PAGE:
And, it’s started.

Obviously, writing these will take some time to get used to.  With this one, being that this is the second time I’ve seen it, I can more readily write things down quickly.  For other movies, like ones in theaters or DVDs that I’ve owned and never watched, I will require more time to digest them.

But, for now, let’s get right into this.

Oh, before I begin, I’ll do two things: one, find a trailer, and two, quick possibly spoil the film.  You’ve been warned about the latter, so if you haven’t seen this, stop reading, go rent the movie (or borrow off of me since, you know, I won’t be watching it in a while), and then read what my thoughts are (or, actually just as good, write your own).

Also note: these write ups will be quite unorthodox (which I discovered after writing the following about the movie).  Again, you’ve been warned.

Ready?  Good.

I suppose I can start with the character of Summer (she is in the title of the movie after all), which, while she’s not too particularly well developed, actually works in other ways for the character of Tom.  The main problem with her is that all we ever see of her is when she’s with Tom.  As such, we know Summer through how Tom views her.  The non-linear storyline jumps around from early to later in the relationship showing the good, the bad, and the ugly of Summer, which, if I’m right, shows she’s a nice, outgoing and engaging young woman (good), is highly non-date able (bad), and, well, the same applies to ugly.  So, it seems that there is only two aspects of the character.  She’s honest though, which is a good thing: she says from the start of this doomed relationship that she doesn’t really care for relationships, hates labels, and enjoys having as much fun as possible, which, in the year 2010, seems to be the set up for many young hipster type relationships nowadays.  As it stands, given the two traits she has, she comes off more as a flat character than intended, which brings the film down slightly.  If the film split its time between her and Tom, she’d be more well-rounded.  Blame the script, in essence.

And yet, don’t blame the script.  Still with me?  The story itself is set and revolves around Tom, not Summer.  Well, it’s set around both, but this is Tom’s story, in which he finds love, or what he perceives to be love, mingles and dances with it, finds a false happiness, and then, through a realization of the failed relationship, begins his life anew.  Summer is his drive, and he’ll do anything to get her to be with him, but he’s also too late in that regard.  Only towards the end of the movie (and the overarching relationship with Summer) does Tom begin to realize that what he’s been doing is false, and so he sets out to do the thing he wants to do the most: for him, he likes to draw architecture (it’s what he went to school for in the first place).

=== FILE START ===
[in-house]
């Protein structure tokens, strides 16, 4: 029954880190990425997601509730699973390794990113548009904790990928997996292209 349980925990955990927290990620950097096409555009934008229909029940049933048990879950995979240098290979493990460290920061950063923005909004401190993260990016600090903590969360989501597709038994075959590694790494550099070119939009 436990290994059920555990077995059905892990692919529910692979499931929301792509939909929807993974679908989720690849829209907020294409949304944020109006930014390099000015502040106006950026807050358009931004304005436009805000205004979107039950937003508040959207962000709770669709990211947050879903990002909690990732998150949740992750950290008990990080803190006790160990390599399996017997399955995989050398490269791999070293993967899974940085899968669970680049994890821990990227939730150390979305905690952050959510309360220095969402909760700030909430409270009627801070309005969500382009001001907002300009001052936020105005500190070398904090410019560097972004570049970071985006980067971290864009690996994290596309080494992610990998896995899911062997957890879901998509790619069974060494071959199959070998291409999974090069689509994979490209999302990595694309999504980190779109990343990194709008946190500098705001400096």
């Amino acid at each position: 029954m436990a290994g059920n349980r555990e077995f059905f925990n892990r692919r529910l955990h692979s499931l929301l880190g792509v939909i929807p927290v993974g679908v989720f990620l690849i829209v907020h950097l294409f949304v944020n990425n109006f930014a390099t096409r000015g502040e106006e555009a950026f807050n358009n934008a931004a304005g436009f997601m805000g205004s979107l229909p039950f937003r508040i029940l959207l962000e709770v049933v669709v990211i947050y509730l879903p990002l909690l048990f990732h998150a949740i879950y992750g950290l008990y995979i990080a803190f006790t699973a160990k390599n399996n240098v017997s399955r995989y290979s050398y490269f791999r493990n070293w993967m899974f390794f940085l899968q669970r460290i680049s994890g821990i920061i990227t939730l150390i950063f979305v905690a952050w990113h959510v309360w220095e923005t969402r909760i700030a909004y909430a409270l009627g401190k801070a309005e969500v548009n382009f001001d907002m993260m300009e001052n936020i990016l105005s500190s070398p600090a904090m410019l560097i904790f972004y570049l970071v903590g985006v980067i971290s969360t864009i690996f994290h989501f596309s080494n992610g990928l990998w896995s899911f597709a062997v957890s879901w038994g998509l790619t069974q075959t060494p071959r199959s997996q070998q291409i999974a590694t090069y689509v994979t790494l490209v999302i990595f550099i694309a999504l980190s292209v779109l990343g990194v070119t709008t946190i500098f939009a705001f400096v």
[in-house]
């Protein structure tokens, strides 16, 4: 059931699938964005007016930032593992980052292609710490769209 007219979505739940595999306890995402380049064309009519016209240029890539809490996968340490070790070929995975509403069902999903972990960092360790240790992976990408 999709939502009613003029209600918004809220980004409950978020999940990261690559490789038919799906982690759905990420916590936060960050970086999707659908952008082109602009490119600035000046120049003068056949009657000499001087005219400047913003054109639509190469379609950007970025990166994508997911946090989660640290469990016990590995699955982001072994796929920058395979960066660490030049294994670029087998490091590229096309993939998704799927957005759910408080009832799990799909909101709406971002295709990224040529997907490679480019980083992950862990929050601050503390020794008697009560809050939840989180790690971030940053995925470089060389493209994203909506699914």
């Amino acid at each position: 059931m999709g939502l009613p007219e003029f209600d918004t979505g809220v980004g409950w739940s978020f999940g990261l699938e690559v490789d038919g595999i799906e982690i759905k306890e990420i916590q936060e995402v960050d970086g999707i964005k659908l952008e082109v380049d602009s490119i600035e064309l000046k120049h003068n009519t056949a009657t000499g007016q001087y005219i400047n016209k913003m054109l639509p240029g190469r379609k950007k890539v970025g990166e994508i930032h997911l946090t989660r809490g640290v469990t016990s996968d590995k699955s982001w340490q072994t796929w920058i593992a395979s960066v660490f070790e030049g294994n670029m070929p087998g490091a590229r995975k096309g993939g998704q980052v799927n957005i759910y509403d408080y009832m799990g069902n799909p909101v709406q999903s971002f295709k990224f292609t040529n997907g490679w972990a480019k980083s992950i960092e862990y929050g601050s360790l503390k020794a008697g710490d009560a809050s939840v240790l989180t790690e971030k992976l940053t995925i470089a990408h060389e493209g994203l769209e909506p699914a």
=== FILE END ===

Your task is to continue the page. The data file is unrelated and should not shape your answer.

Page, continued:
Yes, Summer is a plot device, but a lovely plot device about the hopes and dreams and failed expectations of a relationship that was doomed from the start.  Get beyond this slight, and you have a wonderfully enjoyable film.

And it is quite enjoyable.  The movie, non-linear as it is, jumps back and forth through different aspects of the relationship, from beginning to end to back again, setting Tom up for dread and misery and rebuild.  It’s completely bereft of the everyday cliches found in practically every other romantic comedy, simply because this can be a real life romance.  Rom-coms follow a simple, yet dreadfully unoriginal formula that’s worked for ages: man meets woman (or reverse), they hate each other from day one, they’re forced to spend time together that neither cares for, they acknowledge the character flaws between themselves and each other, and find that, hey, we actually like each other, then end up together in the end (though with the prerequisite of having to break up at least once through a misunderstanding).  Simple, popular, consistently works, yet boring and predictable.

(500) Days, thankfully, aspires to be more.  When I originally saw this, I had the expectation of Tom actually succeeding and getting back with Summer.  Yet it didn’t happen.  Summer meets someone else, gets the feeling that Tom describes to her early on about “knowing love when you feel it”, and gets married (surprisingly quick too: between breakup and Tom’s rebuilding, it’s only 200 days, or a little over six months to meet someone, get engaged, and get married).  I was sad, no doubt, since Tom is a likable guy.  I wanted him to succeed, and yet he didn’t.  Not until he changed himself, but, like I said, it was far too late.  He changed, but he couldn’t with Summer.  She found someone else, someone who, as she said so bluntly to Tom, was everything that he wasn’t.

Therein lies the greatest aspect of this movie: that it aspires to show something more real than what is normally seen in movies.  By and large, it succeeds.  Well, no one will get to have their own dance number sequence after the first night in bed together (which is by far the best dance number montage in recent memory and one of the best scenes in the movie itself), but still, it succeeds because it feels like life itself, which is quite refreshing and, unfortunately, sucks sometimes too.